and the responsibilities of sexuality, we need to have
girls recognized for their full social and economic
potential.  We know that this strategy is not only the
right thing to do for individual well-being and justice
but that it also will help delay pregnancy and slow
population momentum.  We can hardly imagine the potential
that would be unleashed if young women had--and believed
in the possibility of--roles in addition to marriage and
Fifth, as women are empowered, so must we empower--some
would say enlighten--men to act on their responsibilities
related to fertility and sexual and reproductive health--
and rights.  As ever, men exercise more than their fair
share of power in decision making related to family
planning and reproductive choice.  Men the world over
need to accept and fulfill their responsibilities for
promoting the rights of women, for pre- and post-natal
care, for child rearing, and for prevention of sexually
transmitted diseases.
Sixth, we must encourage responsible, mutually respectful
sexual behavior among both men and women and teach the
importance of such behavior to both boys and girls.  No
one has the right to be irresponsible, particularly when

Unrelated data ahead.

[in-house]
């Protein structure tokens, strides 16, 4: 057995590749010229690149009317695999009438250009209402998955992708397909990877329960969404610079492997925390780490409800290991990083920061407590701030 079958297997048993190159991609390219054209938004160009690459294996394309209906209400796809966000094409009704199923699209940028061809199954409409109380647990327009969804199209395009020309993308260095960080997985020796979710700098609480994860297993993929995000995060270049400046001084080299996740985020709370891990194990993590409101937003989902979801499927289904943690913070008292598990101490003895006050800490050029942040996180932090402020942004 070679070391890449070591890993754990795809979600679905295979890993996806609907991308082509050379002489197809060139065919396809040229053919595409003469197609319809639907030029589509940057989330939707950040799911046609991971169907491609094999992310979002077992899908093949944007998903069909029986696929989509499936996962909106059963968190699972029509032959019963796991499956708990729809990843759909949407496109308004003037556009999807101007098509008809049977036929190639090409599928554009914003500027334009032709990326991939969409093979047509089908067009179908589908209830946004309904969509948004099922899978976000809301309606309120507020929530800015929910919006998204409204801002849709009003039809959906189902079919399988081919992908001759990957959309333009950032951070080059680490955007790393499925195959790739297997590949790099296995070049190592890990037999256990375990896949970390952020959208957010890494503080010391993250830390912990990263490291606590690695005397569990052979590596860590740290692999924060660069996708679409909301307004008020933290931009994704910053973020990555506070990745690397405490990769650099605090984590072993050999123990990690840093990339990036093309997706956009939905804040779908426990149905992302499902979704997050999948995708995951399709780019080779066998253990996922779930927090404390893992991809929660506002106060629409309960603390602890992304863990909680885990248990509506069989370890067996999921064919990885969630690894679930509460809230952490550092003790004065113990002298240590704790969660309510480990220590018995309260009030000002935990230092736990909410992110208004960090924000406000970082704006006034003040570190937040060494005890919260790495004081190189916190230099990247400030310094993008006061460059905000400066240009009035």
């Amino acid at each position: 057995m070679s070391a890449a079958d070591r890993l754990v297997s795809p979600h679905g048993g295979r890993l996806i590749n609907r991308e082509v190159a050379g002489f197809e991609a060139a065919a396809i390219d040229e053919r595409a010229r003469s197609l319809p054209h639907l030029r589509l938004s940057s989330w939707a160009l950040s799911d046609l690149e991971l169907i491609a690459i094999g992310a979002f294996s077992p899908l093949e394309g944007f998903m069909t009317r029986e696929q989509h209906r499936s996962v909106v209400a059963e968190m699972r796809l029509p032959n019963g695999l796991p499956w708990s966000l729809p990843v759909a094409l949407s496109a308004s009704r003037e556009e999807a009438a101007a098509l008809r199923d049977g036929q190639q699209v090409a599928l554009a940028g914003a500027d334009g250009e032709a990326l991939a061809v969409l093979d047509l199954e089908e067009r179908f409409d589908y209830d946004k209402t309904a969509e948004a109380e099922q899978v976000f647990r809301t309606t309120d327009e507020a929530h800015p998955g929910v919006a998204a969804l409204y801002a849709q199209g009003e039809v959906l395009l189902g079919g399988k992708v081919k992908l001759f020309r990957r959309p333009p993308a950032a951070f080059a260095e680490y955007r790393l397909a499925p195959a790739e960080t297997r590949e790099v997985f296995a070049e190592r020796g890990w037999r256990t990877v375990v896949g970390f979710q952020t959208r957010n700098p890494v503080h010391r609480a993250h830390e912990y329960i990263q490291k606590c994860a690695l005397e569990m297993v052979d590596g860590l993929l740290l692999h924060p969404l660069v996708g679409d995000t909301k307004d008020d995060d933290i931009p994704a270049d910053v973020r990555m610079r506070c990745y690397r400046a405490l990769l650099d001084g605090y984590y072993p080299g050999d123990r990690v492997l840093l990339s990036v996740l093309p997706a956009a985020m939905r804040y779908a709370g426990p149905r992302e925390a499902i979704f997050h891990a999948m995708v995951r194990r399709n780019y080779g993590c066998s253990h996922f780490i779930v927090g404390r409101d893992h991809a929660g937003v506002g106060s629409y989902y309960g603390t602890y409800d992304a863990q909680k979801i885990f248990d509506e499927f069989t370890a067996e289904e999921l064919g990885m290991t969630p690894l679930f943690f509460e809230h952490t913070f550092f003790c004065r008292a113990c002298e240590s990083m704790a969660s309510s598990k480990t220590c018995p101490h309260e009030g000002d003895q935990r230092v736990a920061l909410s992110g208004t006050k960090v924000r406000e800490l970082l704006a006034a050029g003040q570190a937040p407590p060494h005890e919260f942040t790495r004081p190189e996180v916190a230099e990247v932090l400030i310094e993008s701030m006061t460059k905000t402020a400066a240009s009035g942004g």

the lives and well-being of people--especially our
children--are at stake.
Seventh, any discussion of responsibility must also
include emphasis on the family--the basic unit of
societies the world over and challenged globally as never
before.  Strengthening the family and intergenerational
bonds and engaging citizens in their communities are
ideas with greater currency today than ever before and
are ideas of highest value to my government and its 260
million constituents.
Eighth, we need to take the opportunity of the Cairo
Conference to discuss today's unprecedented migrations of
human populations around the world.  Two aspects of this
problem are particularly relevant to the ICPD:  the link
between environmental degradation and migration and the